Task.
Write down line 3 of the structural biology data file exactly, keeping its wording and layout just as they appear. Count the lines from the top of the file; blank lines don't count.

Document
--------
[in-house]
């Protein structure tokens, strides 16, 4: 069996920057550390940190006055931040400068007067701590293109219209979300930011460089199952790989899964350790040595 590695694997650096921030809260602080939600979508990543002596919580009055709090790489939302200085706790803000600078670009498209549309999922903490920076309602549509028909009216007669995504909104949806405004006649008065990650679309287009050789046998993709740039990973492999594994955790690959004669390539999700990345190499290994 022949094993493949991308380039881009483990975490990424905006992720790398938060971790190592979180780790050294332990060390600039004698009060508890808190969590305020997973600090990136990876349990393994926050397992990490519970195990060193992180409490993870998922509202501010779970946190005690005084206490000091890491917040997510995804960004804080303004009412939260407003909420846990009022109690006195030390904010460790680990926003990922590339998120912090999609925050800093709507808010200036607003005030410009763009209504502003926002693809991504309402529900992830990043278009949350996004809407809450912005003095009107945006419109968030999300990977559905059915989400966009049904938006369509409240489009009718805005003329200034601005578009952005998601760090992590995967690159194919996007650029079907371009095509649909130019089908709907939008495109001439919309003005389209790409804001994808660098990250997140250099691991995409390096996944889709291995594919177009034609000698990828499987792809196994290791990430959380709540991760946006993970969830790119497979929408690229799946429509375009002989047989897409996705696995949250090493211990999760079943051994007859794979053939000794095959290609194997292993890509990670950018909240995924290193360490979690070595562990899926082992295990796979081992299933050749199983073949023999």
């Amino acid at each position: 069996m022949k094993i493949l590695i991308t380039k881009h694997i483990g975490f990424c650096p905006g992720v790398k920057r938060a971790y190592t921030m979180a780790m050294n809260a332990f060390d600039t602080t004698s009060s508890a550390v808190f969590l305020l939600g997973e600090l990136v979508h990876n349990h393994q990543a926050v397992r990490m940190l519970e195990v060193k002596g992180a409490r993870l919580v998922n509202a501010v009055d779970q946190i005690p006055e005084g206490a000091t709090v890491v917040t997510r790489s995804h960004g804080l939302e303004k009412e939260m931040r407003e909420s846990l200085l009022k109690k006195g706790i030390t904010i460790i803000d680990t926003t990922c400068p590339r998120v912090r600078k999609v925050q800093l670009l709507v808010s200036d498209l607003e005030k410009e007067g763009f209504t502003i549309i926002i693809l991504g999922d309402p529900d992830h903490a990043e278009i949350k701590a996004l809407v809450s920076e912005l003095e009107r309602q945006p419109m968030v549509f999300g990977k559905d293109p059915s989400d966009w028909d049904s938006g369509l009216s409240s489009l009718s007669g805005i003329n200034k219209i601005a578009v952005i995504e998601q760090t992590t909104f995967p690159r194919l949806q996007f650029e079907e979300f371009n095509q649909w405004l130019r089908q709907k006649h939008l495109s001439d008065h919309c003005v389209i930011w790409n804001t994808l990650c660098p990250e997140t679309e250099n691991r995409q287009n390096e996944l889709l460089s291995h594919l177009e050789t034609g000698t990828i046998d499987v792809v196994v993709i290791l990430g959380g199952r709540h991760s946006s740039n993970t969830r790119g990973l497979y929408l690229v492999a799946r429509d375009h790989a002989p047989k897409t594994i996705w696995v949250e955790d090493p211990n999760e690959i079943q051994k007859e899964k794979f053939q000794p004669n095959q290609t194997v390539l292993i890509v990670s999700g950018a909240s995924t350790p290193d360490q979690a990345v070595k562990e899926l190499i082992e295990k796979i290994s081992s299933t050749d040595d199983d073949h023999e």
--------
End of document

């Amino acid at each position: 069996m022949k094993i493949l590695i991308t380039k881009h694997i483990g975490f990424c650096p905006g992720v790398k920057r938060a971790y190592t921030m979180a780790m050294n809260a332990f060390d600039t602080t004698s009060s508890a550390v808190f969590l305020l939600g997973e600090l990136v979508h990876n349990h393994q990543a926050v397992r990490m940190l519970e195990v060193k002596g992180a409490r993870l919580v998922n509202a501010v009055d779970q946190i005690p006055e005084g206490a000091t709090v890491v917040t997510r790489s995804h960004g804080l939302e303004k009412e939260m931040r407003e909420s846990l200085l009022k109690k006195g706790i030390t904010i460790i803000d680990t926003t990922c400068p590339r998120v912090r600078k999609v925050q800093l670009l709507v808010s200036d498209l607003e005030k410009e007067g763009f209504t502003i549309i926002i693809l991504g999922d309402p529900d992830h903490a990043e278009i949350k701590a996004l809407v809450s920076e912005l003095e009107r309602q945006p419109m968030v549509f999300g990977k559905d293109p059915s989400d966009w028909d049904s938006g369509l009216s409240s489009l009718s007669g805005i003329n200034k219209i601005a578009v952005i995504e998601q760090t992590t909104f995967p690159r194919l949806q996007f650029e079907e979300f371009n095509q649909w405004l130019r089908q709907k006649h939008l495109s001439d008065h919309c003005v389209i930011w790409n804001t994808l990650c660098p990250e997140t679309e250099n691991r995409q287009n390096e996944l889709l460089s291995h594919l177009e050789t034609g000698t990828i046998d499987v792809v196994v993709i290791l990430g959380g199952r709540h991760s946006s740039n993970t969830r790119g990973l497979y929408l690229v492999a799946r429509d375009h790989a002989p047989k897409t594994i996705w696995v949250e955790d090493p211990n999760e690959i079943q051994k007859e899964k794979f053939q000794p004669n095959q290609t194997v390539l292993i890509v990670s999700g950018a909240s995924t350790p290193d360490q979690a990345v070595k562990e899926l190499i082992e295990k796979i290994s081992s299933t050749d040595d199983d073949h023999e």